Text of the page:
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The excitement produced by the smallpox epidemic at Montreal culminated on Sept. 28 in a serious riot. According to a correspondent, the immediate cause of the disturbance was the publishing of a law by the Board of Health making vaccination compulsory. The French population and the Canadians living at the east end of the city, being greatly excited by the edict, attacked the office of the Board of Health, and smashed many of the windows. The residence of Dr Laborge, the Health Officer, was also attacked, and the windows broken with stones. An attack was afterwards made upon the Central Health office at the City Hall, and women who were being vaccinated were hurt by stones thrown through the windows. On the police arriving* the mob were driven away to the Champs de Mars, when a hand-to-hand conflict ensued. Driven from one place, the rioters gathored at another, and renewed the stone- thr owing. Nearly all the windows at the police-stations were broken; the street lamps were smashed, and the windows of the Government buildings were stoned. Some excited mon in the crowd mounted the pedestal of Queen Victoria, and demanded to know who should rule the town, eliciting "The French" as an answer. The rioters then resumed their stone-throwing, and attacked another doctor's house, as well as the shop of a chemist, whero vaccine points are sold. The residence of Dr Laparte was set on fire. A Frenchman, who occupies tho position of alderman in the city, encouraged the rioters by denouncing vaccination, and causing the appropriation by the local authorities for vaccination purposes to be out down from five thousand to two thousand dollars. He anl others who acted with him represent the wards of the oity where the disease is most prevalent. For fully half-an-hour the rioters had their own way. The polioe ahowod themselves to bo shamefully inefficient. They were armed only with clubs, and they were slow to take action against the disturbers or to protect the property of the citizens. The military wore eventually orderod under arniß, and tho troops paraded the city. A number of rioters, estimated at from two to three thousand, nevertheless continued their menacing demonstration, and made wild threats of further vengeance. At the oast end of "Montreal the people seemed frenzied with excitement. English rule was denounced, and threats wero uttered of a determination to burn down the city. Meantime, the epidemic rages without sign of abatement. It is believed that there nre now 4000 cases of small-pox in Montreal, and in the week . ending Sept. 20 there were more than 300 deaths from thin diunase in tho city. I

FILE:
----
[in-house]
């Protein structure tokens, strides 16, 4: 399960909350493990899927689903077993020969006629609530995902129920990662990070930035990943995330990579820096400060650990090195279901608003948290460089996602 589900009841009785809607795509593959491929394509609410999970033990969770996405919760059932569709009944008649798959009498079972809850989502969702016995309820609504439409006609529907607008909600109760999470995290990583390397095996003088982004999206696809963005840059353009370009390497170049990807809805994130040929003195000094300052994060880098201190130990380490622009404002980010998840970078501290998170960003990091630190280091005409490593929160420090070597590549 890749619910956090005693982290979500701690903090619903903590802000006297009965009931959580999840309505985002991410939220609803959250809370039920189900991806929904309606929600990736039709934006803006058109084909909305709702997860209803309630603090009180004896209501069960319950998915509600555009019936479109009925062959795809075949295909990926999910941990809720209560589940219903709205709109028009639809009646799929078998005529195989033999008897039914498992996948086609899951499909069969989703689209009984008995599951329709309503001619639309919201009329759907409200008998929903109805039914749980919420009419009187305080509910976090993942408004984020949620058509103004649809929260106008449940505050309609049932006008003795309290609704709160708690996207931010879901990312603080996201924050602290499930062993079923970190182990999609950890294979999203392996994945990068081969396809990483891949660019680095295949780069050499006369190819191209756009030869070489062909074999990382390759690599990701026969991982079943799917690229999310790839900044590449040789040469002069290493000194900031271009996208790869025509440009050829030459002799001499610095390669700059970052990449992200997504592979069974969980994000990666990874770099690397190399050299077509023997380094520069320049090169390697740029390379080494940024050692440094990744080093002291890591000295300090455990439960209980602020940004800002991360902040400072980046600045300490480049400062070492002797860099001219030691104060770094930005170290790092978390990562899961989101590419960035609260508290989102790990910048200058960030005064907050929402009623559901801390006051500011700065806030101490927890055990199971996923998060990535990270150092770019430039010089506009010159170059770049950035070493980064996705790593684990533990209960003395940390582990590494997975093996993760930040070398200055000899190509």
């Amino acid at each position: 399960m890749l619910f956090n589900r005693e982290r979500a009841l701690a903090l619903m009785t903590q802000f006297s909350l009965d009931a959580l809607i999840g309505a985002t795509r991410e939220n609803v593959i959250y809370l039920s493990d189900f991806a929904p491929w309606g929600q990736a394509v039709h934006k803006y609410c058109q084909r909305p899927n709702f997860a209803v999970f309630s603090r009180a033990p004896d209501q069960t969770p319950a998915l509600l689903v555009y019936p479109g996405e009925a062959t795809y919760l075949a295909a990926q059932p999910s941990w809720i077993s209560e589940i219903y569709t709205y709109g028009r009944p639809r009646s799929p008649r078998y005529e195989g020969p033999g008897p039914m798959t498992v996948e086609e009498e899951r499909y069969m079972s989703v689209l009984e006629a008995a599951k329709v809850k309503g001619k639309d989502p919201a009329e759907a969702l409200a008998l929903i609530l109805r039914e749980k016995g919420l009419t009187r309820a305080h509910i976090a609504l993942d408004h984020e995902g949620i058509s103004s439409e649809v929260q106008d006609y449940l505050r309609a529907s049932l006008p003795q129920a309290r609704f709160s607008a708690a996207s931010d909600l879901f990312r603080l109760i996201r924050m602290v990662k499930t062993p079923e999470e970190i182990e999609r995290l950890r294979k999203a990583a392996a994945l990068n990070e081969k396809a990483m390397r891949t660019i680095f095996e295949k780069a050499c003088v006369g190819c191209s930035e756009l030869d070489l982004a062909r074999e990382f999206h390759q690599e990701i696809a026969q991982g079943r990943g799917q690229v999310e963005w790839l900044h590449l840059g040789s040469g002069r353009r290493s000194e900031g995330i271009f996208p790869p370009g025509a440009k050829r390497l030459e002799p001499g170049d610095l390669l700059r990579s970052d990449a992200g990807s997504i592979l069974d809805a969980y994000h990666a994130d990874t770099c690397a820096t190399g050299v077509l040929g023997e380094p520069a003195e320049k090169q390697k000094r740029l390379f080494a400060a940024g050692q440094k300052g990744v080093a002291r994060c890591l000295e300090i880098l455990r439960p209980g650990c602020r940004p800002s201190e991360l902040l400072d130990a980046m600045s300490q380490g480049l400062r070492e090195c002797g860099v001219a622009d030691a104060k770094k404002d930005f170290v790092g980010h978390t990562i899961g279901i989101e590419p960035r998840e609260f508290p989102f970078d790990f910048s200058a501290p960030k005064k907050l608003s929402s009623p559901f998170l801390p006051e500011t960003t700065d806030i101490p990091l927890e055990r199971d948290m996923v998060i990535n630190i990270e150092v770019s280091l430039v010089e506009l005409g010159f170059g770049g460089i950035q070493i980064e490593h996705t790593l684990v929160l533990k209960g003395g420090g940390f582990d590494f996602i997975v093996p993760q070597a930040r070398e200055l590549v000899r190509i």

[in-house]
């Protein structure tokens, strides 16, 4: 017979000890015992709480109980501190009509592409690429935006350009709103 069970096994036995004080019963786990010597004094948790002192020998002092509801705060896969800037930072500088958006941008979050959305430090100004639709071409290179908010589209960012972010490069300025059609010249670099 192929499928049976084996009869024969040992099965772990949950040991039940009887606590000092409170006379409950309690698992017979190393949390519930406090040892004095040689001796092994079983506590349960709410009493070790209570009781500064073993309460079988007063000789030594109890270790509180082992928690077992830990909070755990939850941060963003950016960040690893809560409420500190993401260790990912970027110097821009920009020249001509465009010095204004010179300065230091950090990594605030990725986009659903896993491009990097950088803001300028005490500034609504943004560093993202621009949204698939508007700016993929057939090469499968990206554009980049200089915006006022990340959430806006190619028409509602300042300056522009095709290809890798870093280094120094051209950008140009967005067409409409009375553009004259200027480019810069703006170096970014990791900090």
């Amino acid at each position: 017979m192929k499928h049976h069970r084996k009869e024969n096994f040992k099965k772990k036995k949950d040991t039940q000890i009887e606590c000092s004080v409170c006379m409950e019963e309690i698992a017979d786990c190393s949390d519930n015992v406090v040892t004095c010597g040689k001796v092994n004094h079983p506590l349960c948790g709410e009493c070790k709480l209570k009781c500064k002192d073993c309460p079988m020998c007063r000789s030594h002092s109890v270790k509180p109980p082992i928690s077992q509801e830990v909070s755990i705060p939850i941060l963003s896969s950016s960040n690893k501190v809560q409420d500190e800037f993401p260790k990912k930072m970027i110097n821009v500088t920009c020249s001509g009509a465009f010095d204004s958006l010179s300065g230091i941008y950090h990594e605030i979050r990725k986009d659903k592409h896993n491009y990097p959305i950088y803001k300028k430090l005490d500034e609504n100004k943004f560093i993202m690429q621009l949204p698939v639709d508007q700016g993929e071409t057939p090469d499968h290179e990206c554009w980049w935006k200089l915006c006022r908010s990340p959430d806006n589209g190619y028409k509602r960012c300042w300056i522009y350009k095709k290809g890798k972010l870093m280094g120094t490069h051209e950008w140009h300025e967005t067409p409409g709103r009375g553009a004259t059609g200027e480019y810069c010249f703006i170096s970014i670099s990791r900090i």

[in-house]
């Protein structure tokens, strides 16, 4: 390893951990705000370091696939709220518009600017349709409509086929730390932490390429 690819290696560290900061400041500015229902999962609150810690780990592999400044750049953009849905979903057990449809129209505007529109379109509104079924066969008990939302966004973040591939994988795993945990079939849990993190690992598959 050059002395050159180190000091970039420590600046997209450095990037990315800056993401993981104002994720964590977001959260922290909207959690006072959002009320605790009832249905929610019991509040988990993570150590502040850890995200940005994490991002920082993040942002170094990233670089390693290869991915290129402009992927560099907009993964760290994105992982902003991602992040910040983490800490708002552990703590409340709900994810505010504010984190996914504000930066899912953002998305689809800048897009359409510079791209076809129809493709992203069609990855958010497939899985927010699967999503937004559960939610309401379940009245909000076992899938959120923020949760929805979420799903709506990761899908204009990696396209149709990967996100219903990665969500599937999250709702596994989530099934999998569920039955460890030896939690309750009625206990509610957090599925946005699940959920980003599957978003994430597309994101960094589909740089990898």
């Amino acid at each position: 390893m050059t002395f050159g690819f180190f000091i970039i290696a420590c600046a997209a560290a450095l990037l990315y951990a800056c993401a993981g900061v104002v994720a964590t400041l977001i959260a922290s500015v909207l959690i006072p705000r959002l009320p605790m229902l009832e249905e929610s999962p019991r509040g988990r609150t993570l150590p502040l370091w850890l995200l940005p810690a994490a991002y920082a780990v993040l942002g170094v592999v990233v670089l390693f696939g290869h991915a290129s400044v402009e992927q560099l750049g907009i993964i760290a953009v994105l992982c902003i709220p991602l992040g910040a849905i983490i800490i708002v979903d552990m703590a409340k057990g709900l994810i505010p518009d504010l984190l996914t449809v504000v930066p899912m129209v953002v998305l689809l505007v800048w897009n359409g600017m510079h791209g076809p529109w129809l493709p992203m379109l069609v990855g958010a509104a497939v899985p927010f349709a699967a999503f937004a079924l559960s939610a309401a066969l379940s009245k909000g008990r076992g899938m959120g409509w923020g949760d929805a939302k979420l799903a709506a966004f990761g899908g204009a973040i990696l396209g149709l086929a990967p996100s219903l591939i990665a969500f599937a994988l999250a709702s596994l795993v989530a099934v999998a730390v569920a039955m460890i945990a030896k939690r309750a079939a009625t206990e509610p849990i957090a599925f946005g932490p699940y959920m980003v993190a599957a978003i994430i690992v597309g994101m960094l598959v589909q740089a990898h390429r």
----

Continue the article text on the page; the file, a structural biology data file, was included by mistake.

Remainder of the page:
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Bibliographic details

ANTI-VACCINATION RIOTS AT MONTREAL., Star, Issue 5470, 18 November 1885

Word Count

ANTI-VACCINATION RIOTS AT MONTREAL. Star, Issue 5470, 18 November 1885

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